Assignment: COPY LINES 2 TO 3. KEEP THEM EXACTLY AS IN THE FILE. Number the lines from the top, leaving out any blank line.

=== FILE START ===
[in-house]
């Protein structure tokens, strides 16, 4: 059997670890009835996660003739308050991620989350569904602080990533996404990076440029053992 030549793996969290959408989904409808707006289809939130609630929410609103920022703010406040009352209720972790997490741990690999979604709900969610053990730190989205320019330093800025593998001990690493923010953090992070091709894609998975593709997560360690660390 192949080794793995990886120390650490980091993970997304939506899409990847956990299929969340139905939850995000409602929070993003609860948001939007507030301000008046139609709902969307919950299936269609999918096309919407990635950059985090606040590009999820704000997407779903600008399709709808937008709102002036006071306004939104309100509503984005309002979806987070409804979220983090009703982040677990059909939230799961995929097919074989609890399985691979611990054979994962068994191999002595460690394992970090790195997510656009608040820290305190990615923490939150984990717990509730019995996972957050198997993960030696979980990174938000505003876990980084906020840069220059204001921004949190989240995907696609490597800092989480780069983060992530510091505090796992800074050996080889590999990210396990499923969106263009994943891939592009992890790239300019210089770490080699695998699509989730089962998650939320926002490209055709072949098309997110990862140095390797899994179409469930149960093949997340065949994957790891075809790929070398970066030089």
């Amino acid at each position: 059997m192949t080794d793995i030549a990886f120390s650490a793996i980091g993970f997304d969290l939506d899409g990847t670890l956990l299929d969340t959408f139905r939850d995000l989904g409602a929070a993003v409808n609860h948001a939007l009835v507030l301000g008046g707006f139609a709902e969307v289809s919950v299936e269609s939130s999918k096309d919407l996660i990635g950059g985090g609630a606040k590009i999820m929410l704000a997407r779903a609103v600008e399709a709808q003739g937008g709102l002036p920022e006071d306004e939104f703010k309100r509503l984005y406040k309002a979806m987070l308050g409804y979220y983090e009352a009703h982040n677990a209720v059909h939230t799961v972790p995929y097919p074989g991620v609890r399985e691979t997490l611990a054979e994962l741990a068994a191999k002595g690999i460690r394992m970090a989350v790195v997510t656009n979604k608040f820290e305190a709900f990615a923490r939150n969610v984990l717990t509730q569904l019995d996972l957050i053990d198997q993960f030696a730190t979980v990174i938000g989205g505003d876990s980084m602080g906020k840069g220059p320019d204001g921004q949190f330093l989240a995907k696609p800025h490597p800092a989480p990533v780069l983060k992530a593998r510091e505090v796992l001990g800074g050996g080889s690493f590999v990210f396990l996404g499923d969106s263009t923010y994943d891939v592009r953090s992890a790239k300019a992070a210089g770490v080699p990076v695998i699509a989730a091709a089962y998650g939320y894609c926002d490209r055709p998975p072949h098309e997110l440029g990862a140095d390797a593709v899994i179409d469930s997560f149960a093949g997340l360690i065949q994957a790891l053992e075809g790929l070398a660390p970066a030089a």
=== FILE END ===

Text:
């Protein structure tokens, strides 16, 4: 059997670890009835996660003739308050991620989350569904602080990533996404990076440029053992 030549793996969290959408989904409808707006289809939130609630929410609103920022703010406040009352209720972790997490741990690999979604709900969610053990730190989205320019330093800025593998001990690493923010953090992070091709894609998975593709997560360690660390 192949080794793995990886120390650490980091993970997304939506899409990847956990299929969340139905939850995000409602929070993003609860948001939007507030301000008046139609709902969307919950299936269609999918096309919407990635950059985090606040590009999820704000997407779903600008399709709808937008709102002036006071306004939104309100509503984005309002979806987070409804979220983090009703982040677990059909939230799961995929097919074989609890399985691979611990054979994962068994191999002595460690394992970090790195997510656009608040820290305190990615923490939150984990717990509730019995996972957050198997993960030696979980990174938000505003876990980084906020840069220059204001921004949190989240995907696609490597800092989480780069983060992530510091505090796992800074050996080889590999990210396990499923969106263009994943891939592009992890790239300019210089770490080699695998699509989730089962998650939320926002490209055709072949098309997110990862140095390797899994179409469930149960093949997340065949994957790891075809790929070398970066030089």
């Amino acid at each position: 059997m192949t080794d793995i030549a990886f120390s650490a793996i980091g993970f997304d969290l939506d899409g990847t670890l956990l299929d969340t959408f139905r939850d995000l989904g409602a929070a993003v409808n609860h948001a939007l009835v507030l301000g008046g707006f139609a709902e969307v289809s919950v299936e269609s939130s999918k096309d919407l996660i990635g950059g985090g609630a606040k590009i999820m929410l704000a997407r779903a609103v600008e399709a709808q003739g937008g709102l002036p920022e006071d306004e939104f703010k309100r509503l984005y406040k309002a979806m987070l308050g409804y979220y983090e009352a009703h982040n677990a209720v059909h939230t799961v972790p995929y097919p074989g991620v609890r399985e691979t997490l611990a054979e994962l741990a068994a191999k002595g690999i460690r394992m970090a989350v790195v997510t656009n979604k608040f820290e305190a709900f990615a923490r939150n969610v984990l717990t509730q569904l019995d996972l957050i053990d198997q993960f030696a730190t979980v990174i938000g989205g505003d876990s980084m602080g906020k840069g220059p320019d204001g921004q949190f330093l989240a995907k696609p800025h490597p800092a989480p990533v780069l983060k992530a593998r510091e505090v796992l001990g800074g050996g080889s690493f590999v990210f396990l996404g499923d969106s263009t923010y994943d891939v592009r953090s992890a790239k300019a992070a210089g770490v080699p990076v695998i699509a989730a091709a089962y998650g939320y894609c926002d490209r055709p998975p072949h098309e997110l440029g990862a140095d390797a593709v899994i179409d469930s997560f149960a093949g997340l360690i065949q994957a790891l053992e075809g790929l070398a660390p970066a030089a």